Thread: Python 2.3

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    The python docs quickly clear this up:

    The operators <, >, ==, >=, <=, and != compare the values of two objects. The objects need not have the same type.
    The operators is and is not test for object identity: x is y is true if and only if x and y are the same object. x is not y yields the inverse truth value.
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    So, if I get it correctly,
    Code:
    x = 1
    y = 1
    if x is y:
        print 'True'
    else:
        print 'False'
    would return false, since x and y have the same value but are not the same object ? (i.e. id(x) != id(y) )
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    No, it would return print 'True' because they both automatically reference 1, which is an integer object.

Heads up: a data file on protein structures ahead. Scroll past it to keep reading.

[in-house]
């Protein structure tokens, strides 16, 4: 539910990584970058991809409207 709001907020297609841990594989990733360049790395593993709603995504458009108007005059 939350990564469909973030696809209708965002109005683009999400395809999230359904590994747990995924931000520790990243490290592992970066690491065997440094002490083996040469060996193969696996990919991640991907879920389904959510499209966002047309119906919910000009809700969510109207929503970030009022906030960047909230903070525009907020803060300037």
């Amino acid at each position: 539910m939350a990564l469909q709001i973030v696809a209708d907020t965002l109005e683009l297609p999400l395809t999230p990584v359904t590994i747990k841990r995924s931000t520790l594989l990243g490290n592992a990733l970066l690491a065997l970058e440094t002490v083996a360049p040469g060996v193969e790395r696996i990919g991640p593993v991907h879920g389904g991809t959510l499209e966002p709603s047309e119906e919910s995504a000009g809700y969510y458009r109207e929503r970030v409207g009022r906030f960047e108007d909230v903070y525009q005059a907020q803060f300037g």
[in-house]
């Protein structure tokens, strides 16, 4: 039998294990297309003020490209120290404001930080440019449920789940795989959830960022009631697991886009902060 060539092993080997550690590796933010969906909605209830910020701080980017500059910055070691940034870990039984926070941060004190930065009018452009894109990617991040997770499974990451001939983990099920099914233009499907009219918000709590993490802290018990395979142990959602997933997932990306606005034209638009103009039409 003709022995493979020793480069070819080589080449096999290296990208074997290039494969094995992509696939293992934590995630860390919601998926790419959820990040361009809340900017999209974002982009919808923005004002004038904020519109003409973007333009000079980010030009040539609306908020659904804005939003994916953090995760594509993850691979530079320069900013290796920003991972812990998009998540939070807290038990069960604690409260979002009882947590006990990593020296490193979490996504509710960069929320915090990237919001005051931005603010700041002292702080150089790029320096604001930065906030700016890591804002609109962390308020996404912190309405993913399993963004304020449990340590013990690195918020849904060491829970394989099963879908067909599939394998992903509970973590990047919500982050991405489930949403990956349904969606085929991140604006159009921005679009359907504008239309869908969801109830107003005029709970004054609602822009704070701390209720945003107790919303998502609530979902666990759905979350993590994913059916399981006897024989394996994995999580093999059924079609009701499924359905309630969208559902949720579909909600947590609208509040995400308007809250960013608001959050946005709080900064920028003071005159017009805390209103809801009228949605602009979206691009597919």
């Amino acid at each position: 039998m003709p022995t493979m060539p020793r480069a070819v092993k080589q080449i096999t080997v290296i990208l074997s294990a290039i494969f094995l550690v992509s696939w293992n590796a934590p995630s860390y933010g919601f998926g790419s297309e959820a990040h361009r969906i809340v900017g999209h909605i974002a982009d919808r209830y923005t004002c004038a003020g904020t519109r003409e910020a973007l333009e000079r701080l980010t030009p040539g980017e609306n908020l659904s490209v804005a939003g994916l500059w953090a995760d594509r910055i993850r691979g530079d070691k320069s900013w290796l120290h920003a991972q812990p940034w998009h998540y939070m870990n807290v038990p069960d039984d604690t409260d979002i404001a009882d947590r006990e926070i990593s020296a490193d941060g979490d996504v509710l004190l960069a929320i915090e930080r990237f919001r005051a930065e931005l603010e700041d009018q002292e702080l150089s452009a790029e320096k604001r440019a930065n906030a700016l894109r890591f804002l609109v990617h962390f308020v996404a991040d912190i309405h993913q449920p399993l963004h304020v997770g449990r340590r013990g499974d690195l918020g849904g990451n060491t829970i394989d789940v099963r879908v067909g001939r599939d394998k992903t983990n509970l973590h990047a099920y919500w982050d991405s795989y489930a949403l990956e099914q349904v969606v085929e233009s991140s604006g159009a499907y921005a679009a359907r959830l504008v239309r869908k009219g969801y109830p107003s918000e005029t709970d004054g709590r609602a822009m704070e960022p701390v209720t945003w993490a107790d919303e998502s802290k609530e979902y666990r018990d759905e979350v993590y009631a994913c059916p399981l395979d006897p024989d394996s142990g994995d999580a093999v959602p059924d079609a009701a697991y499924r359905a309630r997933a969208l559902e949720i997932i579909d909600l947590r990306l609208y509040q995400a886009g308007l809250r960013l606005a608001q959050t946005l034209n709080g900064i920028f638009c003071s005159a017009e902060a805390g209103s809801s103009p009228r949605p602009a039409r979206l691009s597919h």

If you had:
    Code:
    x = 'test string'
    y = 'test string'
    if x is y: print 'true'
    else: print 'false'
    then it would print 'false' because those are two separate string objects.

    If you had:
    Code:
    x = 1.0
    y = 1.0
    if x is y: print 'true'
    else: print 'false'
    then it would print 'False'. I'm not entirely sure on the logic behind integers of the same value referencing the same object but floating point numbers not, but there you go. That's the way it is.

    The general idea you should get from this is that for most comparisons you'll want to use ==.
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